The confidence derived from inflation data before the last meeting led the Fed to refrain from definitively signalling a rate hike for September. Fed Chair Jerome Powell mentioned that a September hike is possible, but it will depend on the upcoming data. In June’s dot plot, Powell had explicitly mentioned the possibility of two more rate hikes. However, the recent 25 bps hike did not come with a clear signal for another one, causing an immediate downward reaction in the USD. This implies that the market now sees the Fed as being more “data dependent” in their approach. Current expectations see an 89% chance of a Fed pause in rates for September.
What to watch now moving forward
Looking ahead, incoming inflation data holds significant importance for the Fed. If inflation continues to decrease, it will increase confidence in the market that the Fed has reached its peak terminal rate. In terms of intraday trading expectations:
- Lower-than-expected inflation prints typically lead to: Lower USD, lower US10Y yields, higher US stocks, and higher gold prices.
- Higher-than-expected inflation prints typically lead to: Higher USD, higher US10Y yields, lower US stocks, and lower gold prices.
On top of this, strong domestic data could lead to USD strength on expectations that higher-than-expected growth could boost inflation.
Bank of England
- Governor Andrew Bailey
- Cash rate at 5.25%
- Next meeting on 21 September
Inflation worries & growth concerns; the stagflation facing the UK
The Bank of England is facing the challenge of avoiding two potential problems: high inflation and a sharp slowdown in economic growth. The bank is currently trying to find a balanced approach to interest rates to steer clear of both issues. In August, the Bank of England raised interest rates by 25 bps. The stakes have never been higher for Bank of England policymakers. July’s core inflation has stayed sticky at 6.9%; triple the Bank of England’s target rate of 2%. With millions of UK homeowners now moving onto higher mortgage rates, the hit in income will start to affect both UK households and the UK housing market. The weaker-than-expected retail sales on August 18 and the PMI miss on Aug 23 further added to weak growth prospects.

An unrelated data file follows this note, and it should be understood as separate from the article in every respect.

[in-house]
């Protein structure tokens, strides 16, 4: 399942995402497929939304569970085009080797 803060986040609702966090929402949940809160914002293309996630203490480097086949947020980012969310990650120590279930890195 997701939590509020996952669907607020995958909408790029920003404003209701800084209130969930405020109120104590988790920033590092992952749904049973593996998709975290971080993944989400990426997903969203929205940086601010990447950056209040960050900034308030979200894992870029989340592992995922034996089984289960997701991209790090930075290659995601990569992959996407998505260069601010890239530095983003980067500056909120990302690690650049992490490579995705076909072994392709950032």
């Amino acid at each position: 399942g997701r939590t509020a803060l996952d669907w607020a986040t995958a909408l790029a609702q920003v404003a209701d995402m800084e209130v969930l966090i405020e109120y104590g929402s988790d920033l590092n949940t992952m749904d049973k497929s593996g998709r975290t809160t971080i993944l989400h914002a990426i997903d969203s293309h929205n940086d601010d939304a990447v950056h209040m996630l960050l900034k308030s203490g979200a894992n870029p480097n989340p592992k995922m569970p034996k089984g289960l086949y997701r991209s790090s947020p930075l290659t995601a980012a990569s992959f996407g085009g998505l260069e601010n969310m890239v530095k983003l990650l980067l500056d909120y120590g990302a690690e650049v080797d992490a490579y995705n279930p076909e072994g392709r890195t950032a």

The BoE is unlikely to clearly signpost how high rates will go at this stage because the recent rapid pricing is disruptive for UK businesses and homeowners. However, short-term interest rate markets now see a terminal rate of around 5.75% which is 25 bps lower than recent expectations of a 6% terminal rate from the BoE. Stretched GBP longs now look very vulnerable to sellers.
Swiss National Bank
- Chair Thomas Jordan
- Cash rate at 1.75%
- Next meeting 21 September
SNB signals more hikes ahead
On June 22, the Swiss National Bank (SNB) raised rates to 1.75% and hinted at potential future rate hikes. While headline inflation in Switzerland remains one of the lowest in the G20 at 2.2% y/y, the SNB has revised its inflation forecasts upward, citing ongoing second-round effects, higher electricity prices, and persistent inflationary pressure from abroad. Check out the latest forecasts below.
With average annual inflation projected at 2.2% for 2023 and 2024, and 2.1% for 2025, the SNB believes the battle against inflation is far from over. The next interest rate meeting on September 21 is now expected to result in a 25 bps hike to 2.00%. Short-term interest rate markets anticipate a terminal rate of 1.85%, indicating optimism that the SNB is approaching the peak of its rates.
What does this mean for the future? Keep a close eye on incoming inflation data as it holds significant importance for the SNB’s rate policy. Higher-than-expected inflation could boost the Swiss franc (CHF) as markets anticipate higher rates. Conversely, a sharp decline in inflation data may lead to CHF depreciation, as hopes arise that the SNB will not need to hike rates again in September. CHF traders, stay alert to incoming inflation data. The current inflation level is now within the SNB’s target so further CHF gains look limited from here:
Bank of Japan
- Governor Kazuo Ueda
- Cash rate at -0.10%
- Next meeting on 22 September
BoJ finally adjusts its yield curve control program